To determine whether JQ1 could attenuate the growth of BRD4-dependent carcinoma as a single agent in vivo, we developed three mouse xenograft models of NMC in mice. First, short-term treatment studies were performed in NMC 797 xenografts with positron-emission tomography (PET) imaging of 18F-fluorodeoxyglucose (FDG) uptake as a primary endpoint to explore whether activity of JQ1 could be demonstrated by non-invasive imaging. Matched cohorts of mice with established tumors were randomized to treatment with JQ1 (50 mg kg−1) or vehicle, administered by daily intraperitoneal injection. Prior to randomization, and after four days of therapy, mice were evaluated by FDG-PET imaging. A marked reduction in FDG uptake was observed with JQ1 treatment, whereas vehicle-treated animals demonstrated progressive disease (Fig. 5a). Tumor-volume measurements confirmed a reduction in tumor growth with JQ1 treatment (Fig. 5b and Supplementary Fig. 10). JQ1 was well tolerated at this dose and schedule without overt signs of toxicity or weight loss (Supplementary Fig. 10b).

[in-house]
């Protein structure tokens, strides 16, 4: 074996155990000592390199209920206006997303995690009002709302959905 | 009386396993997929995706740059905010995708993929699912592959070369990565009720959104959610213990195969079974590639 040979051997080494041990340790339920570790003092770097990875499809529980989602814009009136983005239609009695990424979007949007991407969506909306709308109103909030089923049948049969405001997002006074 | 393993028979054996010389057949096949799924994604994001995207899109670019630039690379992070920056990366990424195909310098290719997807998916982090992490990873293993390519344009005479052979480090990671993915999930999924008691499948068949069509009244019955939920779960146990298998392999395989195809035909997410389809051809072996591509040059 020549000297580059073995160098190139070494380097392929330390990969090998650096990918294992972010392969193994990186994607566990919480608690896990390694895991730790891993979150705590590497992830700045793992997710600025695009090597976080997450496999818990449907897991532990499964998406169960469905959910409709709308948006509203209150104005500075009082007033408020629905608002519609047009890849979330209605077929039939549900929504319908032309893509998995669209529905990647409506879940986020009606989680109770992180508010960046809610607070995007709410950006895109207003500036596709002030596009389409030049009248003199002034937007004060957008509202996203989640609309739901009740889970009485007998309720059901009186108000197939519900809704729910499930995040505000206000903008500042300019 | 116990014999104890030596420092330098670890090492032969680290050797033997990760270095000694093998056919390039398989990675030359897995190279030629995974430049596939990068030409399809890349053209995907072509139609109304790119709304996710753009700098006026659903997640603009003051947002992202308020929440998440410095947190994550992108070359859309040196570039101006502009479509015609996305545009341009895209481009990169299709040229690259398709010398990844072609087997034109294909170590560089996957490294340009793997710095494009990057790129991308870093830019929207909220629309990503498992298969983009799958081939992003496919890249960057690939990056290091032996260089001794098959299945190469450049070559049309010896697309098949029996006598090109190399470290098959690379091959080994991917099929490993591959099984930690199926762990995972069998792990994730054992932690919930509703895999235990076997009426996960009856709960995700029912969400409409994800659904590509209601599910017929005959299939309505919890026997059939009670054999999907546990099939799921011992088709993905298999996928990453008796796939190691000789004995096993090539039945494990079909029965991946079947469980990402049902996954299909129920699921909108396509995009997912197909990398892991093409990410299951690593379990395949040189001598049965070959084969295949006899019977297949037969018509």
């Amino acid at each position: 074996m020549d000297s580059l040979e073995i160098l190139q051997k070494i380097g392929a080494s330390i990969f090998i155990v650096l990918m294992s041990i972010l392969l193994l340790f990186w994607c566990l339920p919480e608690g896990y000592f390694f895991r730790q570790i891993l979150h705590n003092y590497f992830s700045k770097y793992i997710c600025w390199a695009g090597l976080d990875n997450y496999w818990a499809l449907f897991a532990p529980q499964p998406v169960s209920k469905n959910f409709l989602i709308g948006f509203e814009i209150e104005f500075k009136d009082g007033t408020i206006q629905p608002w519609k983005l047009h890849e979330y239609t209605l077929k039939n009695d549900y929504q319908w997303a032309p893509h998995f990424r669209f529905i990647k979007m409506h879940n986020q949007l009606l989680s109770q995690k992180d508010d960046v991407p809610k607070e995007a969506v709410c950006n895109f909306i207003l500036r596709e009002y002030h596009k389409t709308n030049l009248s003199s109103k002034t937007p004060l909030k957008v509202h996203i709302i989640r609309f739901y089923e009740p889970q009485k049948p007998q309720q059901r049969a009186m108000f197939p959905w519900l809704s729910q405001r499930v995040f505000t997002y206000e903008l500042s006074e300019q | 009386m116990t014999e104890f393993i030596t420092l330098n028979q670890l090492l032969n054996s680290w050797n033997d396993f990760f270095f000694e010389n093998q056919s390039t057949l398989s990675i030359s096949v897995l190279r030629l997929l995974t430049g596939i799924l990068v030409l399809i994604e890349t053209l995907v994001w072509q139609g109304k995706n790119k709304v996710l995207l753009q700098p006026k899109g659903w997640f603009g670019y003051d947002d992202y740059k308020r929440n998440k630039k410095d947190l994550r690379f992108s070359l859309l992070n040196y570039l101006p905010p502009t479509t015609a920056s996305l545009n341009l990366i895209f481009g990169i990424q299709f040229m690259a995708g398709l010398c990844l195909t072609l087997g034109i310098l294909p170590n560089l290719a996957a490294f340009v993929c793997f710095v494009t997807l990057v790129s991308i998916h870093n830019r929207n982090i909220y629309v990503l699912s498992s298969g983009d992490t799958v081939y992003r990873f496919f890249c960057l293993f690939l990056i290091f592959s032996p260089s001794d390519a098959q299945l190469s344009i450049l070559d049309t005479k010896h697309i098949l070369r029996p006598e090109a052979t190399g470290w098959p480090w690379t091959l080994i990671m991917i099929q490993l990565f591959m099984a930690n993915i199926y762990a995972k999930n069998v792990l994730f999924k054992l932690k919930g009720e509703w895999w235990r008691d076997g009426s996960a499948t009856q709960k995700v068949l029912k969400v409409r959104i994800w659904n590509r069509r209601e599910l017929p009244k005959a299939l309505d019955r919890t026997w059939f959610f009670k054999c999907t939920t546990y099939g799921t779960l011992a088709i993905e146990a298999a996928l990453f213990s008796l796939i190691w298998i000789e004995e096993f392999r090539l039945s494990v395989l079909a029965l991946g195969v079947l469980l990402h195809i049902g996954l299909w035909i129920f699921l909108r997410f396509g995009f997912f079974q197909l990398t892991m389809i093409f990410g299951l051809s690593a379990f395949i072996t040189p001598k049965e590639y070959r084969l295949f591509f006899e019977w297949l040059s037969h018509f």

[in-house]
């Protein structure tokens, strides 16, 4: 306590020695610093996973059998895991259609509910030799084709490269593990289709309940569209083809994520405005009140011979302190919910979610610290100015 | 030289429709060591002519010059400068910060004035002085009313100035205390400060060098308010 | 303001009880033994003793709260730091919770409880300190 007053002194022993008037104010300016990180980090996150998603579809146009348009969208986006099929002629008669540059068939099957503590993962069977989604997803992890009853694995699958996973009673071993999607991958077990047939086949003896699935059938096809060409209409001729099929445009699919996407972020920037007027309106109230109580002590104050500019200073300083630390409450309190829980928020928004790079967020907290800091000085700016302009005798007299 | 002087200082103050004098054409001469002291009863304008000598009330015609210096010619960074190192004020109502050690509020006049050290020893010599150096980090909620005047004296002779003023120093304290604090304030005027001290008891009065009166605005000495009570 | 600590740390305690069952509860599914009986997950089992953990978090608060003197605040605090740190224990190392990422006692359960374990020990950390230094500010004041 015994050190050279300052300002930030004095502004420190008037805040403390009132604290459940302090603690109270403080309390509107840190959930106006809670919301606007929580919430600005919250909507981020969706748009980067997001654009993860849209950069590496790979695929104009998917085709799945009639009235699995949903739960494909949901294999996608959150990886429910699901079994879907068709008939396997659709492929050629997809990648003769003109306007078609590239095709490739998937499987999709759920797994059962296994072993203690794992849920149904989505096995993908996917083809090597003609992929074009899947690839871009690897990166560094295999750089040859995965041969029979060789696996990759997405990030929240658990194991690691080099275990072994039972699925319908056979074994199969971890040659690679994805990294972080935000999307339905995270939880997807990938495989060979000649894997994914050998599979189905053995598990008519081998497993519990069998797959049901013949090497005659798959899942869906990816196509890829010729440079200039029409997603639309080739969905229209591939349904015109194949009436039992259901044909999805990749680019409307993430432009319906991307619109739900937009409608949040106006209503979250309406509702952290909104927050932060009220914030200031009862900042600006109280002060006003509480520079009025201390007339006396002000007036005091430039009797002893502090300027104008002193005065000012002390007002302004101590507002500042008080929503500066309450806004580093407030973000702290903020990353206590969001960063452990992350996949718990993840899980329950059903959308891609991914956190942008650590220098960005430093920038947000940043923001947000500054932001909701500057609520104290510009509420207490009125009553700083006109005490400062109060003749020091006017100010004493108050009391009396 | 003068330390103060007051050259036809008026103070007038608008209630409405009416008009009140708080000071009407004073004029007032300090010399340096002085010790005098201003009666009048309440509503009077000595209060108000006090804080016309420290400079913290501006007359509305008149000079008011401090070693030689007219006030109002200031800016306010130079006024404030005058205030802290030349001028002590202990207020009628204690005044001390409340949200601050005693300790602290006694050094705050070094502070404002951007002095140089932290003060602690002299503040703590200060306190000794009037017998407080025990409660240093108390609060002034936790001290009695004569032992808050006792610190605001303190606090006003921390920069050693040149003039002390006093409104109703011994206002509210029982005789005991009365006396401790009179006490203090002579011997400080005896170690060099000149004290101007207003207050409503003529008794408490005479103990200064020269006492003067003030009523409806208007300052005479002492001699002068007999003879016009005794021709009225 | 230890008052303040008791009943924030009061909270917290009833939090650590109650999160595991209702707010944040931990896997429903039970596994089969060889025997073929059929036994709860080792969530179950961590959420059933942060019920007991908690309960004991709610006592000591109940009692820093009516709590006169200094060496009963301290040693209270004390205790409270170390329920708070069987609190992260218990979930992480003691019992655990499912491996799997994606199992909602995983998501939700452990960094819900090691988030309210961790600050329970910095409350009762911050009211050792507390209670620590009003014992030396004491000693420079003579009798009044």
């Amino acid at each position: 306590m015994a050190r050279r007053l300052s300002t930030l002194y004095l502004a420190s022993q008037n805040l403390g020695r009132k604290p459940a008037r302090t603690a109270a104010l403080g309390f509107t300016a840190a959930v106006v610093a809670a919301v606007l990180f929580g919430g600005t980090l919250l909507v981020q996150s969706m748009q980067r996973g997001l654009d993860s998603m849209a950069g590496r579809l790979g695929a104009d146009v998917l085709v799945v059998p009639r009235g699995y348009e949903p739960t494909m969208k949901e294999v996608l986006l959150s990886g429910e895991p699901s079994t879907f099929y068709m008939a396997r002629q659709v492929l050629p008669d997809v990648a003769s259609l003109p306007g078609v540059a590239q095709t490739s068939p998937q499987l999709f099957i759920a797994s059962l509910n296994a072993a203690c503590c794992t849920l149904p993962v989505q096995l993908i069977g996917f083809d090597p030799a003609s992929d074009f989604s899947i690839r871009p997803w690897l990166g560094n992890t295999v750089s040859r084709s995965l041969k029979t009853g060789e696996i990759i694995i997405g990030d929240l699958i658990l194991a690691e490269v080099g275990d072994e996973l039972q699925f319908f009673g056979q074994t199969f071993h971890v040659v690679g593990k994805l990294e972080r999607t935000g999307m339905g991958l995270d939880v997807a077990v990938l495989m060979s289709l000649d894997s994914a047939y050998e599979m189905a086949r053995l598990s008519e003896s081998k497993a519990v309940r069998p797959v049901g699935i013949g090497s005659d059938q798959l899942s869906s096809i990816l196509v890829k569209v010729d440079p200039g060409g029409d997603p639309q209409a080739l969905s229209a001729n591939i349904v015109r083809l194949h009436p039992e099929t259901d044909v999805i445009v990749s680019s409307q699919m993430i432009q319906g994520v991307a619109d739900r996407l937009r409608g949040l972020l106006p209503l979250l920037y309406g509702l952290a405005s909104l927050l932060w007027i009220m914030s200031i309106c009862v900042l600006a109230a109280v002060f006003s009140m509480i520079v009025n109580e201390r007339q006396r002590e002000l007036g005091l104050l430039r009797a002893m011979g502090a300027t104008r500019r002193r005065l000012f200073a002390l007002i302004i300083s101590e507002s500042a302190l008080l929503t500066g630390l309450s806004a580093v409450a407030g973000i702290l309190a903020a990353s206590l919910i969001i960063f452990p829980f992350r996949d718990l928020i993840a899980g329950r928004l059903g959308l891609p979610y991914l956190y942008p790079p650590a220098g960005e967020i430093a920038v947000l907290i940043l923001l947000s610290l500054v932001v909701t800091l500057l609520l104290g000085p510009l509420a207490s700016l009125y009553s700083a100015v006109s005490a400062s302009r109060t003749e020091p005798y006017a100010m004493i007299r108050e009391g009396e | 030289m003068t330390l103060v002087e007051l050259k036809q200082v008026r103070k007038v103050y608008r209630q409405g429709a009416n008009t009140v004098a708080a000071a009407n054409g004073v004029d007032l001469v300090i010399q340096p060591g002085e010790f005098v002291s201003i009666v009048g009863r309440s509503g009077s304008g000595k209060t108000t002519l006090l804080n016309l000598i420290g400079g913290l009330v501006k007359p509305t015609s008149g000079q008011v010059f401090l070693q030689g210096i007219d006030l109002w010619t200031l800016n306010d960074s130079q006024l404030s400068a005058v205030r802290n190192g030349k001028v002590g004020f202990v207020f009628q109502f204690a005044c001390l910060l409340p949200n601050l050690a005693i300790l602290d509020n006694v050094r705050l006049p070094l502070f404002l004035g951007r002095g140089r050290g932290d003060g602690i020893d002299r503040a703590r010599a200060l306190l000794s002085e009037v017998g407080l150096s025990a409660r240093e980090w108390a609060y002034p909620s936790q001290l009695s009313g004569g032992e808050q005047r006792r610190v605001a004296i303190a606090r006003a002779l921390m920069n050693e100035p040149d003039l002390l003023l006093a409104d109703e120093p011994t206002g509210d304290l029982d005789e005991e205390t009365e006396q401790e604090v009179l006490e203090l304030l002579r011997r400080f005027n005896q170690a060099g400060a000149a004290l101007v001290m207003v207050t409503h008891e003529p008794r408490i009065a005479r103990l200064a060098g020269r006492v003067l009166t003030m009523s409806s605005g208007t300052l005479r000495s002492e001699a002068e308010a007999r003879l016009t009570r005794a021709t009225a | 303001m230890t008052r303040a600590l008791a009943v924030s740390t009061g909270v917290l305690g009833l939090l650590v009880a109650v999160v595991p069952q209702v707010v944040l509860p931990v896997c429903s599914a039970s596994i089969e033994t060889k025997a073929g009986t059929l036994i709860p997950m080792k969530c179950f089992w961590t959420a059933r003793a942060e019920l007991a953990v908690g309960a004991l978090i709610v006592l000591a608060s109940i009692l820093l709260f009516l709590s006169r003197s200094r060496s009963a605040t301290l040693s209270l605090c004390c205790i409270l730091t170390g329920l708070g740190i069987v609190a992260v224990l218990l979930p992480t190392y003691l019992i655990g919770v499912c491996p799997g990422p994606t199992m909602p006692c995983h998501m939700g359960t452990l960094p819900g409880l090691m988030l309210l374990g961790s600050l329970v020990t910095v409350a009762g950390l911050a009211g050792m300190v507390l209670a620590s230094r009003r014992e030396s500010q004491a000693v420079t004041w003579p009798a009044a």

To confirm that the anti-neoplastic effect observed with JQ1 treatment was associated with target engagement, sectioned tumor tissue was examined for the BRD4-NUT oncoprotein. As presented in Supplementary Figure 11, JQ1 treatment resulted in effacement of NUT nuclear speckles, consistent with competitive binding to nuclear chromatin. Cell spreading and increased keratin expression confirmed induction of squamous differentiation (Fig. 5c). Decreased nuclear Ki67 and increased TUNEL staining in treated animals confirmed an ongoing anti-proliferative, pro-apoptotic effect (Supplementary Fig. 11). To quantify the pharmacodynamic biomarker of tumor keratin expression, we established protocols for automated IHC image acquisition and analysis. Paired samples from treated and untreated animals were prepared and analyzed using standardized protocols and commercially-available software (ImageScope; Aperio Technologies), demonstrating that JQ1 induced strong (3+) keratin expression in NMC 797 xenografts, (Supplementary Fig. 12).